We’re constantly trying to look at the restaurant industry at FDL HQ, how it’s developing and how it might continue to develop in the future. The food industry and fine dining especially is constantly shifting, making the job of predicting what will happen next a tough task.
One trend that can be counted on in the future is that restaurants will be expected, by consumers and by law makers, to reduce as much as possible the impact they have on the environment. To lessen their carbon emissions, their waste, to reduce their use of water, electricity and gas - it’s already happening.
Orlando, who runs the Amass restaurant in Copenhagen, used his presentation to really look at what the restaurant of the future might look like, how it might operate and how he believes it might be regulated in the future.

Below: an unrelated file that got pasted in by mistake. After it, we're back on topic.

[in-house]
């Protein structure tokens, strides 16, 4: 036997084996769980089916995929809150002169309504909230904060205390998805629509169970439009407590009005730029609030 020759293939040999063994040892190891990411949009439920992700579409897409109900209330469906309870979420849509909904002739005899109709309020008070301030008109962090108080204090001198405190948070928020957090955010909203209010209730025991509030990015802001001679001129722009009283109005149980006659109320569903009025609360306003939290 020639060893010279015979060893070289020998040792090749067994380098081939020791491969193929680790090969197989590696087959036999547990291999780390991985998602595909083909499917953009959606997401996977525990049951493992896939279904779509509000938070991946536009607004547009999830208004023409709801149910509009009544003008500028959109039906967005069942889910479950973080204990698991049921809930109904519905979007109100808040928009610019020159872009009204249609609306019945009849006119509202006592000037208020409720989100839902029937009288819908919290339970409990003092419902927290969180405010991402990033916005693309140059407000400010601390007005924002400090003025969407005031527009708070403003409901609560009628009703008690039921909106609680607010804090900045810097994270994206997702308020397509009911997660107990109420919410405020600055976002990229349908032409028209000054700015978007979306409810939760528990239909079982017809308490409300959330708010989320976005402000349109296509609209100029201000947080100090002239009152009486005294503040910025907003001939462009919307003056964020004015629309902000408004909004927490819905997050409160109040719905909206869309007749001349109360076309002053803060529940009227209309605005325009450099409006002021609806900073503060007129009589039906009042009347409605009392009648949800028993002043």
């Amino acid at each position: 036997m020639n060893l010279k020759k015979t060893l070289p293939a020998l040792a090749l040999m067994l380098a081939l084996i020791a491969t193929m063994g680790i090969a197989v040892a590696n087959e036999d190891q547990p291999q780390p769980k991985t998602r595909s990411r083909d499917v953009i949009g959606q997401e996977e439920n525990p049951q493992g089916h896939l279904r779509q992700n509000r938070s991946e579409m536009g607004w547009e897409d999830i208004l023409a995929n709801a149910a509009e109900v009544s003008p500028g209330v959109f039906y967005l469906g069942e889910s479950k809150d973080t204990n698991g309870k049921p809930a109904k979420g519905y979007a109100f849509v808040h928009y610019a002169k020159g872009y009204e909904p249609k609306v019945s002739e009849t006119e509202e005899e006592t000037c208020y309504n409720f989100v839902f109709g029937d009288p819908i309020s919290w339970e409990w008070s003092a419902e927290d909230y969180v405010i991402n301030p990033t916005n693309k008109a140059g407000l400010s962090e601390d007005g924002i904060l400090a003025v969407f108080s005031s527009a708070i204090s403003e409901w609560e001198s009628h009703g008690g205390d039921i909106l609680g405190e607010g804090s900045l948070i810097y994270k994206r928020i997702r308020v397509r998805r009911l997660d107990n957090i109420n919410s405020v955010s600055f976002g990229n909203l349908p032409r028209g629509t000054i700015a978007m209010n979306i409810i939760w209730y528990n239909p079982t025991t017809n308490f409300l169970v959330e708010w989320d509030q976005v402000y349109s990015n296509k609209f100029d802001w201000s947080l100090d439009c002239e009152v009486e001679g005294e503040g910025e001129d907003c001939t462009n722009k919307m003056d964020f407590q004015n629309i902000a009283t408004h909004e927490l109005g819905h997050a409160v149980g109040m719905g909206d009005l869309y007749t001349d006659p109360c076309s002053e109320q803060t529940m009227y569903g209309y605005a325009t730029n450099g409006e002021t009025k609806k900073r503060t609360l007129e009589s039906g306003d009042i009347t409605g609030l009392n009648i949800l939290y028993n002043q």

It’s all purely hypothetical but we agree with many of the points the chef raises. That restaurants could well find themselves paying a tax on their waste, on the number of seats they have, how close they source ingredients, on how much of a closed loop system they create and how much brown fill land they can help to ‘reincarnate’.
This is an honest and frank assessment of how fine dining might look in the future and it’s worth watching for anyone who works in the industry.
Staff shortages are hitting the hospitality sector hard, prompting some restaurants to look outside the industry to train those without restaurant experience for life in the kitchen. Andrew Friedman finds out more.